“We got rid of the sail cards, which was a positive for the class. Now the new royalty system will provide funding for various projects,” he said.

After many years of allowing the quality of the boat and caliber of competition to speak for themselves, the International Etchells Class has now decided to promote itself more actively and aggressively.

“We’re going big on the media and promotion,” he said, noting the leadership is in the midst of improving the class website and developing long-range plans for attracting sponsors. Improvements on the sponsorship front are evident this week in Miami where insurance giant AON is serving as title sponsor of the 2023 World Championships.

“It’s fantastic having AON aboard as the title sponsor and they have provided tremendous support,” Cunningham said. “We are very proud and privileged to have a company like AON show enough faith in the class to put its name to our premier event.”

Cunningham also praised longtime sponsor Bacardi, which has been a great partner to the Etchells class.

“We have to find more ways to make multi-level sponsorship attractive to potential companies. We’d like to have four or five major sponsors and increase the number of world-class brands that are associated with the Etchells class,” he said.

Class leaders also want to establish reliable, consistent funding for the world championships, which Cunningham acknowledged are expensive to run. One easy way to connect with the membership and the greater sailing public was to relaunch the Quarterly Newsletter that provides important news, information and insights.

“We’re trying to focus on the areas that are important to developing the class: Better communication, more transparency and strategic investment,” Cunningham said. “Our goal is to keep the Etchells class a notch above in terms of visibility.”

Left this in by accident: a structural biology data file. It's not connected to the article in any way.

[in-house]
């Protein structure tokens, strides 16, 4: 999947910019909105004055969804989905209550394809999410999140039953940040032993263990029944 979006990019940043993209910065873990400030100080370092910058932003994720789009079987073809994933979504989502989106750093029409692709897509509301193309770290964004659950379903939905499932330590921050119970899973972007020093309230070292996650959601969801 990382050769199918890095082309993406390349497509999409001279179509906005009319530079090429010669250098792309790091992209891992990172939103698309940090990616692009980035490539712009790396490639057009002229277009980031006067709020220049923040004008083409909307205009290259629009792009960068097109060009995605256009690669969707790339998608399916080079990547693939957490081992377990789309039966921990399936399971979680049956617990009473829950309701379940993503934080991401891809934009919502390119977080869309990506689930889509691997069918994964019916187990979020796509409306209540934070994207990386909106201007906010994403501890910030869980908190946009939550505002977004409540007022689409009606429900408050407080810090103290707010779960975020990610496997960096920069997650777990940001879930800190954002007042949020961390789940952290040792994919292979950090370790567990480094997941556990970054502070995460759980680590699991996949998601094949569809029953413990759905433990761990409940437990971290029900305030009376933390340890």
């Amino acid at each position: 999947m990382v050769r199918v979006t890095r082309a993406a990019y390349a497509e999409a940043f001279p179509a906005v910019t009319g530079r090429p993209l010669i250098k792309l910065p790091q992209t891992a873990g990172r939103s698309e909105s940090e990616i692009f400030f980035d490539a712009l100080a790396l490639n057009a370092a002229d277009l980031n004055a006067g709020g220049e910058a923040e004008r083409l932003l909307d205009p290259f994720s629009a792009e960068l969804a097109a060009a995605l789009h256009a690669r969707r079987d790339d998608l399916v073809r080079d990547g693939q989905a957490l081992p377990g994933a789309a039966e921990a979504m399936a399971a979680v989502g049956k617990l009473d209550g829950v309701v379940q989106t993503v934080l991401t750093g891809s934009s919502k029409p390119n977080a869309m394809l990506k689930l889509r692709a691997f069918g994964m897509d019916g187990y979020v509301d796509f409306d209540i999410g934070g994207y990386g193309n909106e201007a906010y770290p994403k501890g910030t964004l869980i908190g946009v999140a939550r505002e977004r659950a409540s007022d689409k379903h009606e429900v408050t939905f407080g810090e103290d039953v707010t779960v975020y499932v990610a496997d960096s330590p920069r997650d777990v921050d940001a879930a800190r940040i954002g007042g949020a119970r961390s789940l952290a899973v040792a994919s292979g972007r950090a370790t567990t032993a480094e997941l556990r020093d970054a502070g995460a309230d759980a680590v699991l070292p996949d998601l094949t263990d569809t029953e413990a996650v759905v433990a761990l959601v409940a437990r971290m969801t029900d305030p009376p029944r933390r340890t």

Cunningham said the International Governing Council has also spent considerable time updating the class rules and rewriting the class constitution. Cumming is managing that porject and expects to bring it to a swift conclusion.

“We cleaned up the technical ambiguities and inconsistencies that have long existed,” Cunningham said.

Spurring growth also involves supporting and developing fleets in regional areas that are “on the edge,” Cunningham said. It’s all about encouraging new ownership to enable local fleets too small to conduct active racing to expand and become more viable.

Cunningham believes it’s long overdue for the Etchells class to toot its own horn. It is one of the few one-design boats in the world that attract sailors from nearly a dozen countries with the talent consisting of former America’s Cup competitors and past Olympic medalists.

“We want to hold on to the traditions of the class, while at the same time advancing new ideas and initiatives to keep it on the cutting edge,” Cunningham said. “We want everyone to create long-term themes to present the Etchells story and let people know how fantastic the class is to compete in and be part of.”